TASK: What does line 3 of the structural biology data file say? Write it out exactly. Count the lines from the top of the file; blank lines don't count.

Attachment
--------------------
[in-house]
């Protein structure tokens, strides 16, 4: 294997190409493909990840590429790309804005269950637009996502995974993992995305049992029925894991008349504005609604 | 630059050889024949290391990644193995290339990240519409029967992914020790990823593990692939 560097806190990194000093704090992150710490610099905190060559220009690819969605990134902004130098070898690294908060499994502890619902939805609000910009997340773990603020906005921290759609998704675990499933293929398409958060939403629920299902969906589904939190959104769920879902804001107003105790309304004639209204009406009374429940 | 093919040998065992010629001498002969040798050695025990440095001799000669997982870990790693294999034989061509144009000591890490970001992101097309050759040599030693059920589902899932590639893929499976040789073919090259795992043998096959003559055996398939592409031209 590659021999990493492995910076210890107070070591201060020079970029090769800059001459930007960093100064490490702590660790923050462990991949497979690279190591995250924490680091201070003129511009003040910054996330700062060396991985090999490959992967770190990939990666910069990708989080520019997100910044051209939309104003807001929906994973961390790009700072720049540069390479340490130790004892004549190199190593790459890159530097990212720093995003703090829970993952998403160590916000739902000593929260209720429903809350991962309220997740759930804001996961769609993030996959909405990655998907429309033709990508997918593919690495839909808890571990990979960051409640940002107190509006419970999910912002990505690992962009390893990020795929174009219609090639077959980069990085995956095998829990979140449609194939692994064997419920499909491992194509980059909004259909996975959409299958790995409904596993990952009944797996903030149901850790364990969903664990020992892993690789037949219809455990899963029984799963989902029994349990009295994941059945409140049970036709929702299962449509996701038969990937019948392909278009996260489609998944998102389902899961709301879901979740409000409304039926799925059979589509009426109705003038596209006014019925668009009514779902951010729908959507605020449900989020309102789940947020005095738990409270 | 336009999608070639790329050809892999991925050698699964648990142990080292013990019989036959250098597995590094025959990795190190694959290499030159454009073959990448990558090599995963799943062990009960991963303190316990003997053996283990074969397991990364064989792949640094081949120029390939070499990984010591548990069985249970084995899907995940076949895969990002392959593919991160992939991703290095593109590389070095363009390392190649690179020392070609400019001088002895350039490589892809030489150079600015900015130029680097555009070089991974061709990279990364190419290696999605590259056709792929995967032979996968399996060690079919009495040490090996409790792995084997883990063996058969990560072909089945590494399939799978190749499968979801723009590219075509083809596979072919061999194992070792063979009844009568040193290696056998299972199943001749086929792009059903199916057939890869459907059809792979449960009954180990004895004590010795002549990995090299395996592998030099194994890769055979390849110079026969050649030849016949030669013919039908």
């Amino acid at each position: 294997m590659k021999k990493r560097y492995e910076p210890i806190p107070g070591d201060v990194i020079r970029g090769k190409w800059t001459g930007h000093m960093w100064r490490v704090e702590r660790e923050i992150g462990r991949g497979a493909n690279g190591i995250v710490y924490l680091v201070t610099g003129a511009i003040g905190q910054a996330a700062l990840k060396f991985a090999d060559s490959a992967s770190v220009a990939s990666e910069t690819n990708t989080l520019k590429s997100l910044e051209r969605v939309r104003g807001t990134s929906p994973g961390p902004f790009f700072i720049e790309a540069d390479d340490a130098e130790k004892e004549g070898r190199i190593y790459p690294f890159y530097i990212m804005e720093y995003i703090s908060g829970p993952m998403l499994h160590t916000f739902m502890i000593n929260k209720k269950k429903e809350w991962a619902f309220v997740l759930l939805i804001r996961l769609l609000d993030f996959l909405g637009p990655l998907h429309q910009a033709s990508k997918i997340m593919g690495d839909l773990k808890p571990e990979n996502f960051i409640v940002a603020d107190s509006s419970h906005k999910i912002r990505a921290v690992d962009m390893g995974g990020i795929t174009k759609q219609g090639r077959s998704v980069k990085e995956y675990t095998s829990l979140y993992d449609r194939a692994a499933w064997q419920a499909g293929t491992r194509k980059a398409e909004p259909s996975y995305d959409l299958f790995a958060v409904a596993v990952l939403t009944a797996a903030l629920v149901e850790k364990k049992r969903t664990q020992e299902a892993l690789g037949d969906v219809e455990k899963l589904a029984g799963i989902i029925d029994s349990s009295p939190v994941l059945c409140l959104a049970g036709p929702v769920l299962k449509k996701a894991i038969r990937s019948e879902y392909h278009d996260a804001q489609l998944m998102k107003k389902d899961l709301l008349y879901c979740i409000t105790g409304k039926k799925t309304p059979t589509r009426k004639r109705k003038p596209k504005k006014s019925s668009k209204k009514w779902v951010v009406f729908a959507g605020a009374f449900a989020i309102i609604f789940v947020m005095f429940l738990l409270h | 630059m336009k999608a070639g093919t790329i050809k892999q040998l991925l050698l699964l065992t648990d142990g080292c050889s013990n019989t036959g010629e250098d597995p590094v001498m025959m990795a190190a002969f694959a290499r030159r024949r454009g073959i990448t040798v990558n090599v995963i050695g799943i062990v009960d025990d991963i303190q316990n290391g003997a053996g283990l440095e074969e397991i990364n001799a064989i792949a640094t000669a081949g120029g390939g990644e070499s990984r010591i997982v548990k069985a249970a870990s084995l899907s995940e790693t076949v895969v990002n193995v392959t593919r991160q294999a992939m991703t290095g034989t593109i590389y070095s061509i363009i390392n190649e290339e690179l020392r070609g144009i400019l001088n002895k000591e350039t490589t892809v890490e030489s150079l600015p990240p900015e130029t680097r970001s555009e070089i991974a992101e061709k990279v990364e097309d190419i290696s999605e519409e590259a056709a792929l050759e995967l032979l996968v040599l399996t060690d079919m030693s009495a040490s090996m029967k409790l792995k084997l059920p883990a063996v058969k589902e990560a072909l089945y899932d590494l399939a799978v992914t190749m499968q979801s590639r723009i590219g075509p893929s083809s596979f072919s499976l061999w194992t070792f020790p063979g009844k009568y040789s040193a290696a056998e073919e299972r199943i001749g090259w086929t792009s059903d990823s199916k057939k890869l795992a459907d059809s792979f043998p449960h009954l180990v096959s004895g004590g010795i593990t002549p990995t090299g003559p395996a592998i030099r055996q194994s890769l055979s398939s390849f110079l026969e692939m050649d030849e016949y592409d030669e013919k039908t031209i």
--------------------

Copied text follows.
């Amino acid at each position: 294997m590659k021999k990493r560097y492995e910076p210890i806190p107070g070591d201060v990194i020079r970029g090769k190409w800059t001459g930007h000093m960093w100064r490490v704090e702590r660790e923050i992150g462990r991949g497979a493909n690279g190591i995250v710490y924490l680091v201070t610099g003129a511009i003040g905190q910054a996330a700062l990840k060396f991985a090999d060559s490959a992967s770190v220009a990939s990666e910069t690819n990708t989080l520019k590429s997100l910044e051209r969605v939309r104003g807001t990134s929906p994973g961390p902004f790009f700072i720049e790309a540069d390479d340490a130098e130790k004892e004549g070898r190199i190593y790459p690294f890159y530097i990212m804005e720093y995003i703090s908060g829970p993952m998403l499994h160590t916000f739902m502890i000593n929260k209720k269950k429903e809350w991962a619902f309220v997740l759930l939805i804001r996961l769609l609000d993030f996959l909405g637009p990655l998907h429309q910009a033709s990508k997918i997340m593919g690495d839909l773990k808890p571990e990979n996502f960051i409640v940002a603020d107190s509006s419970h906005k999910i912002r990505a921290v690992d962009m390893g995974g990020i795929t174009k759609q219609g090639r077959s998704v980069k990085e995956y675990t095998s829990l979140y993992d449609r194939a692994a499933w064997q419920a499909g293929t491992r194509k980059a398409e909004p259909s996975y995305d959409l299958f790995a958060v409904a596993v990952l939403t009944a797996a903030l629920v149901e850790k364990k049992r969903t664990q020992e299902a892993l690789g037949d969906v219809e455990k899963l589904a029984g799963i989902i029925d029994s349990s009295p939190v994941l059945c409140l959104a049970g036709p929702v769920l299962k449509k996701a894991i038969r990937s019948e879902y392909h278009d996260a804001q489609l998944m998102k107003k389902d899961l709301l008349y879901c979740i409000t105790g409304k039926k799925t309304p059979t589509r009426k004639r109705k003038p596209k504005k006014s019925s668009k209204k009514w779902v951010v009406f729908a959507g605020a009374f449900a989020i309102i609604f789940v947020m005095f429940l738990l409270h | 630059m336009k999608a070639g093919t790329i050809k892999q040998l991925l050698l699964l065992t648990d142990g080292c050889s013990n019989t036959g010629e250098d597995p590094v001498m025959m990795a190190a002969f694959a290499r030159r024949r454009g073959i990448t040798v990558n090599v995963i050695g799943i062990v009960d025990d991963i303190q316990n290391g003997a053996g283990l440095e074969e397991i990364n001799a064989i792949a640094t000669a081949g120029g390939g990644e070499s990984r010591i997982v548990k069985a249970a870990s084995l899907s995940e790693t076949v895969v990002n193995v392959t593919r991160q294999a992939m991703t290095g034989t593109i590389y070095s061509i363009i390392n190649e290339e690179l020392r070609g144009i400019l001088n002895k000591e350039t490589t892809v890490e030489s150079l600015p990240p900015e130029t680097r970001s555009e070089i991974a992101e061709k990279v990364e097309d190419i290696s999605e519409e590259a056709a792929l050759e995967l032979l996968v040599l399996t060690d079919m030693s009495a040490s090996m029967k409790l792995k084997l059920p883990a063996v058969k589902e990560a072909l089945y899932d590494l399939a799978v992914t190749m499968q979801s590639r723009i590219g075509p893929s083809s596979f072919s499976l061999w194992t070792f020790p063979g009844k009568y040789s040193a290696a056998e073919e299972r199943i001749g090259w086929t792009s059903d990823s199916k057939k890869l795992a459907d059809s792979f043998p449960h009954l180990v096959s004895g004590g010795i593990t002549p990995t090299g003559p395996a592998i030099r055996q194994s890769l055979s398939s390849f110079l026969e692939m050649d030849e016949y592409d030669e013919k039908t031209i």